In the wake of the tragic events of the past week, I think the city of Boston can offer us hope for change. The April 22, 2013 issue of Sports Illustrated features a powerful image of three Boston police officers standing over a fallen marathon runner. The officer on the far right is Javier Pagan, an openly gay member of the force, LGBT Boston Police Department Liaison, and a long-term member of the Gay Officers Action League (GOAL). In 2005, Boston’s LGBT chamber of commerce awarded Pagan an Award for Excellence for Outstanding Service.


The city of Boston holds firmly onto its traditions – Patriot’s Day, the Red Sox, the Boston Marathon. Sports Illustrated represents the longstanding traditions of professional athletics. But institutions change. Traditions change. Let that be a lesson to the Boy Scouts. Granting membership to gay youth is a step in the right direction. Upholding the ban on gay adults who would like to be of service is not.


Filed under homophobia, psychological research, religion, sexism, stereotypes, Uncategorized, violence

12 responses to “From boys to men

  1. Gary Hollander

    Thanks for your decision to post on both topics, Gayle. It somehow seems just right to me.

    I would comment on your closing remarks: “Granting membership to gay youth is a step in the right direction. Upholding the ban on gay adults who would like to be of service is not.” I think this that this is not so much a step as a codification of the status quo. I was a scout. So were many of my gay and bisexual friends. As a group we are as gay as a bag of birds and were back then, too. But, in the absence of gay and bisexual male role models, we grew up gay on our own, even in the scouts. So now, even though I have never sailed a boat, I can still tie just the right knots to do so. But my nurturing of men and boys is attenuated by my short-changed experiences as a boy; my ease in accepting nurturance from men today is similarly limited. My knowledge that I am indeed a man is challenged less by the feedback I get from others, but in recognizing those struggles and unearned privileges in myself.

    I know that I was robbed of the men I needed as a boy. Increasingly, I suspect heterosexual boys were, too.

    • I still think it’s a step in the right direction, even though I think it’s a dangerous policy. Allowing gay Scouts to be out without allowing gay adults the privilege of being visible role models is a lost opportunity. Among other things, gay and straight Scouts lose the chance to see a wider range of masculinities (and identities overall) that can be expressed.

      However, I’ve seen over and over again how visibility brings about change, and that’s why I think the proposed policy is a step forward. Depending on how long the “gay adult” ban stays in place, I think it can also expose the hypocrisy of the policy. If a boy joins the Cub Scouts and eventually progresses to Eagle Scout, coming out as gay along the way, his service to and participation in the Boy Scouts ends at adulthood. I bet a LOT of Boy Scout leaders were once Boy Scouts themselves, and that their experience as a Scout informs their leadership.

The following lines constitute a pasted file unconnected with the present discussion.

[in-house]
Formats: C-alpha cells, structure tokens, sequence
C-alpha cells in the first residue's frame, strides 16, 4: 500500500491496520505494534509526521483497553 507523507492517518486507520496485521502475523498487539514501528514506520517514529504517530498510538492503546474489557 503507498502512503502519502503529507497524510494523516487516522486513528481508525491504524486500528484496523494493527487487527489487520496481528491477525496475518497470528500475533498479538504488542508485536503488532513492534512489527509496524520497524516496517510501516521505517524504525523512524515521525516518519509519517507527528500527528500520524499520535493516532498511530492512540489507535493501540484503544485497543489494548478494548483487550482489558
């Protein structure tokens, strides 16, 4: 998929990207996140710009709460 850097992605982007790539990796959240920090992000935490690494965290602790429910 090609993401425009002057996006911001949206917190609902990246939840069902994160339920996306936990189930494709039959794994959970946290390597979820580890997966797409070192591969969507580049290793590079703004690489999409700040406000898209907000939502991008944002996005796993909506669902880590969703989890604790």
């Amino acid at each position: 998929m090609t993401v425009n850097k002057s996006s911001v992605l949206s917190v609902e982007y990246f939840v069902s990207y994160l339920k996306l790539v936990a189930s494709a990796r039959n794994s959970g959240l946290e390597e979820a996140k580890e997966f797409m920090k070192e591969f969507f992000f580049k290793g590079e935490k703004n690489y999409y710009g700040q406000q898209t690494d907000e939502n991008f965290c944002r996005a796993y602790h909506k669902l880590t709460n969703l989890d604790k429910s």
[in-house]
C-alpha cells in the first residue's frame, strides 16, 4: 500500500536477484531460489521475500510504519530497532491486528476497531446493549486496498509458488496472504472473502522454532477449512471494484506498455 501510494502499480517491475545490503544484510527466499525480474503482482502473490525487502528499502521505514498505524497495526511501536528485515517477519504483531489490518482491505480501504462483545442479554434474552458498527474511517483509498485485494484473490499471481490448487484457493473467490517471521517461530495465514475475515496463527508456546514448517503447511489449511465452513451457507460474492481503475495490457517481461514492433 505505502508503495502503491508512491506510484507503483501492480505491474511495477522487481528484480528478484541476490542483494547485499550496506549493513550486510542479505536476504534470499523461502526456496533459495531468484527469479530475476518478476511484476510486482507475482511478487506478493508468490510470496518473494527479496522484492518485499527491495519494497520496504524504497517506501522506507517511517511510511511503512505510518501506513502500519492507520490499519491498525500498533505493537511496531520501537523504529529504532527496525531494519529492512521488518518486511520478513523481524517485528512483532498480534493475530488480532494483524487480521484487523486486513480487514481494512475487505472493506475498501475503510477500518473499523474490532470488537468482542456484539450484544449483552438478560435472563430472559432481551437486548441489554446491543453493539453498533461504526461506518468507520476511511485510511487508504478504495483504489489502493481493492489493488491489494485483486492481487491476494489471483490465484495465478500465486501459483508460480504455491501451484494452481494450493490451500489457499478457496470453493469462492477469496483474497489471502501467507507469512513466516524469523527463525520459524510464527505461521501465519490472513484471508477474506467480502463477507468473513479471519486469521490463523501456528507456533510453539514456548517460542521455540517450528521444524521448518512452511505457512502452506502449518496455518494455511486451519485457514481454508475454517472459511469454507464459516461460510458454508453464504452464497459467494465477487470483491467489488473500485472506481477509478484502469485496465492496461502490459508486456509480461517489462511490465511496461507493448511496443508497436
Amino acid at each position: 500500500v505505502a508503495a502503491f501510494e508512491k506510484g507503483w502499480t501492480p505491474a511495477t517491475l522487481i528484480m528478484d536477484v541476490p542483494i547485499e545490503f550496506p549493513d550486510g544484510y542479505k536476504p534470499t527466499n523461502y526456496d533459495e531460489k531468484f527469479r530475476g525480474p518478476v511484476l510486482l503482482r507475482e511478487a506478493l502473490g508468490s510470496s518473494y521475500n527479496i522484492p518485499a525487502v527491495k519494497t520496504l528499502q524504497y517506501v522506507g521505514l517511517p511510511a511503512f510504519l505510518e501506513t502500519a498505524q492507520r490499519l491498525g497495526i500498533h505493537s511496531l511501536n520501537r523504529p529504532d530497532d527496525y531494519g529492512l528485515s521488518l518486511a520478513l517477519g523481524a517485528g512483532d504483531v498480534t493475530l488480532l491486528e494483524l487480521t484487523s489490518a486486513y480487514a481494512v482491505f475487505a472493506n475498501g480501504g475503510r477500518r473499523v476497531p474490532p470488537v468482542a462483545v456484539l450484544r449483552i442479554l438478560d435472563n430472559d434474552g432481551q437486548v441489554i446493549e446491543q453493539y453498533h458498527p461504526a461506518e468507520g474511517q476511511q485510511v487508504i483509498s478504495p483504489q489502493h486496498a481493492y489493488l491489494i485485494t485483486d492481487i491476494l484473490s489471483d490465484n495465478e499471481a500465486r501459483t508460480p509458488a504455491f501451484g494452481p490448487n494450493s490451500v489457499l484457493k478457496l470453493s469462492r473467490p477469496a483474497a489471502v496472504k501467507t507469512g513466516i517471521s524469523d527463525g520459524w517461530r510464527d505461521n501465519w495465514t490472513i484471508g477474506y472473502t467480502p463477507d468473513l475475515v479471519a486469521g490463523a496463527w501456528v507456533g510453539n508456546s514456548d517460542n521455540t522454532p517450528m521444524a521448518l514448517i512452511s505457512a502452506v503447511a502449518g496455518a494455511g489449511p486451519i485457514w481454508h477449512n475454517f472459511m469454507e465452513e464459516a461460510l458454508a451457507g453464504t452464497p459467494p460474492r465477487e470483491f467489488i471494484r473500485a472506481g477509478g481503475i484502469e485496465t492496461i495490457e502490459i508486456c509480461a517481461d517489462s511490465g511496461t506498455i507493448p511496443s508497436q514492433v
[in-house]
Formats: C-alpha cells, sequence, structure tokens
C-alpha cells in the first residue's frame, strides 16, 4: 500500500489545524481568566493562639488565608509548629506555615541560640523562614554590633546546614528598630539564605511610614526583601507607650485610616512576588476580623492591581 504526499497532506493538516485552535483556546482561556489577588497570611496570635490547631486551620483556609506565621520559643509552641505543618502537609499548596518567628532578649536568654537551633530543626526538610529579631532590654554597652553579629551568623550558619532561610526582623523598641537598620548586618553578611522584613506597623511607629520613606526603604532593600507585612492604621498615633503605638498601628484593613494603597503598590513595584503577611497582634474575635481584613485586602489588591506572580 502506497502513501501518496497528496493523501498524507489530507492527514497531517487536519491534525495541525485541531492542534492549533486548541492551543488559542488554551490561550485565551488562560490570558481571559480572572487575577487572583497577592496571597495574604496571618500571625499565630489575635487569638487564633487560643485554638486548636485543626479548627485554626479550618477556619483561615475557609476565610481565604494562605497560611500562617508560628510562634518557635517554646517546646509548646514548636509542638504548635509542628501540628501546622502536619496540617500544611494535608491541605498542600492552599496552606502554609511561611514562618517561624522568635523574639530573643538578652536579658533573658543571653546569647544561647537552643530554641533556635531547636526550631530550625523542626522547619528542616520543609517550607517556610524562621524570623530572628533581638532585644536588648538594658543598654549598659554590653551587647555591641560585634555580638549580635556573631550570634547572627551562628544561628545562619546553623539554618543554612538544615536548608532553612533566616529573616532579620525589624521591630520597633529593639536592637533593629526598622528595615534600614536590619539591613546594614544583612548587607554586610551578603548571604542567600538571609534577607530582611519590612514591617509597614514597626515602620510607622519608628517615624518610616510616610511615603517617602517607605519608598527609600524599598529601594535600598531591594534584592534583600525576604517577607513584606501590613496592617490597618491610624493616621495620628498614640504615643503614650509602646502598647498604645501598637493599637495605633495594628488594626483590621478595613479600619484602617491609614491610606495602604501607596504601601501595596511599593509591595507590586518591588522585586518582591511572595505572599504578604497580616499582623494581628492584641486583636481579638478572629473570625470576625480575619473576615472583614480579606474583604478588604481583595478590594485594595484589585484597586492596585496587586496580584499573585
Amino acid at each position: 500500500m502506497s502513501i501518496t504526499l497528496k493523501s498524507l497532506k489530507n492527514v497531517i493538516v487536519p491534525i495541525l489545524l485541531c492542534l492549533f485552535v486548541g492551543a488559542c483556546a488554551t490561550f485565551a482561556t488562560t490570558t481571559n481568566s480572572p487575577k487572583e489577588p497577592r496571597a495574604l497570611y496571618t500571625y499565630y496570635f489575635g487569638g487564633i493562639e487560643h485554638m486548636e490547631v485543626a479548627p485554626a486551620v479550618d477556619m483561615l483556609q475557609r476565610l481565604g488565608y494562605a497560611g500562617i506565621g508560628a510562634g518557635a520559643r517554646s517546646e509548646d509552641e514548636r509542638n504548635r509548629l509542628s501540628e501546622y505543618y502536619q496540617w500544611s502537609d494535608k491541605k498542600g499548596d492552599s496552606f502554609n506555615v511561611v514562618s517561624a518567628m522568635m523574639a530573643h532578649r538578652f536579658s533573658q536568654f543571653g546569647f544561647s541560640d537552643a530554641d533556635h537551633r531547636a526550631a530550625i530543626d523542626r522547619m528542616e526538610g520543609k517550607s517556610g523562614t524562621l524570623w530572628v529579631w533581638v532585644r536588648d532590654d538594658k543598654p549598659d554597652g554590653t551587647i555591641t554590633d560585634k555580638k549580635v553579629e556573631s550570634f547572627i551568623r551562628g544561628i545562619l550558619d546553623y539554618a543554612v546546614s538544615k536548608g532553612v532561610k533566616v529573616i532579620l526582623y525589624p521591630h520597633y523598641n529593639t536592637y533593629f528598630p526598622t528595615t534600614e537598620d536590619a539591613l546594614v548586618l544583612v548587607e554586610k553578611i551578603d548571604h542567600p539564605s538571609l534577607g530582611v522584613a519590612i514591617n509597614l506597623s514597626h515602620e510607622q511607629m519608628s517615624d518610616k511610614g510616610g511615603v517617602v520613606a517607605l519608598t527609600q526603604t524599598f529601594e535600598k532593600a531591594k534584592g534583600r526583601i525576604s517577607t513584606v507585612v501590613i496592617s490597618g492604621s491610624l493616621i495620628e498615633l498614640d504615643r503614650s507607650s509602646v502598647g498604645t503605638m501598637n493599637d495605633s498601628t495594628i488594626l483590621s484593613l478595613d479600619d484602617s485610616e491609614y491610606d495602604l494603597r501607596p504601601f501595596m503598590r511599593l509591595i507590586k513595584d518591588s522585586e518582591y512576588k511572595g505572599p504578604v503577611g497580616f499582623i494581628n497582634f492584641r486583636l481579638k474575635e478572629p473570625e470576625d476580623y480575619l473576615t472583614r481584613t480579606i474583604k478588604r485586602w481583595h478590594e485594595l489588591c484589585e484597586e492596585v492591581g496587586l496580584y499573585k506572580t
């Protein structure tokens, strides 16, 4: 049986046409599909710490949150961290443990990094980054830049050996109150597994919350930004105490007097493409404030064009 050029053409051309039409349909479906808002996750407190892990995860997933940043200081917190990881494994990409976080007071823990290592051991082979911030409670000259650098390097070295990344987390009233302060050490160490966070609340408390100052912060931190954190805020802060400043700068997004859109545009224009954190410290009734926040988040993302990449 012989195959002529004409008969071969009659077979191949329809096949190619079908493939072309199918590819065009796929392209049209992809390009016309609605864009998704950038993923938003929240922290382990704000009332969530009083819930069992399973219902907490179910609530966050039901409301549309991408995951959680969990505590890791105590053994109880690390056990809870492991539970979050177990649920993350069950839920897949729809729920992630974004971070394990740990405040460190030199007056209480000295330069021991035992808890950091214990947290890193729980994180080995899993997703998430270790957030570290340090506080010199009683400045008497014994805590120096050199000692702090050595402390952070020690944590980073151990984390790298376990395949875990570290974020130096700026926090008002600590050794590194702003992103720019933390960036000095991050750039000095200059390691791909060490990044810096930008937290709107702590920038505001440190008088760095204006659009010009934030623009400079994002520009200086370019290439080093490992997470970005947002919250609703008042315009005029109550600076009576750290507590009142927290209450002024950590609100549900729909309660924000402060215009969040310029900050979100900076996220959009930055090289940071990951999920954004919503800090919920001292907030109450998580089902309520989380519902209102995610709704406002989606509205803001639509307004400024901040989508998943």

• Gary Hollander

        I certainly see your points, Gayle. Thanks for the reply.

        Here is a bit of insight into how I roll. When I am presenting in possibly hostile territory, I often have someone at my side. In less formal situations, I have a trusted colleague sitting right next to me. In more formal settings, I may have an ally in a front row seat. This is not because I cannot handle myself or feel particularly terrified. It is because I recognize I think better when I know I will not be attacked or, if I am, that someone clearly has my back. Defensiveness is never my best opportunity for optimal thinking; and optimal thinking is why I am here.

        While I know exactly where I learned this strategy, I am not sure where I learned the need for it precisely. It surely could have been learned in my short stint as a scout or at a Boy’s Club. At the time it would have been absurd to be out as a 10 year old — no one would have had a clue what to do in 1958! But I am troubled even today about the notion that one gets permission to be out. To me, that is less progress than it is arrogance on the part of the person or group granting the permission. (Would it be a pink slip of a different sort?)

      • Gary Hollander

        Okay, I am officially getting obsessed here. When you write, “Depending on how long the ‘gay adult’ ban stays in place, I think it can also expose the hypocrisy of the policy,” I wonder. Will a longer standing hypocrisy reveal itself? Is that a step forward? I think it is in this that we are agreeing, Gayle, on my point that this is codification of existing BSA policies of hypocrisy.

  2. Gary, I would be very interested if you care to say more regarding your statement “My knowledge that I am indeed a man is challenged less by the feedback I get from others, but in recognizing those struggles and unearned privileges in myself.”

    I don’t believe the new policy exactly represents codification of the status quo, Gary, because, if adopted, it at least recognizes the possibility that boys who openly declare they are gay might like to become Scouts, as difficult as that would likely be for those who do so in most cases. As for role models, the Scout leaders in my troop, presumably heterosexual, were Texas good ol’ boys — I grew up in Dallas — and only seemed interested in spending time with boys most like them, boys for whom Scouting was natural and easy. (There were plenty of straight boys for whom this was NOT the case.)

    The core of Scouting is good and pure, I believe: the opportunity to encounter nature in community and learn some useful skills. Too bad that gets lost in the shuffle for a lot of participants.

    • Gary Hollander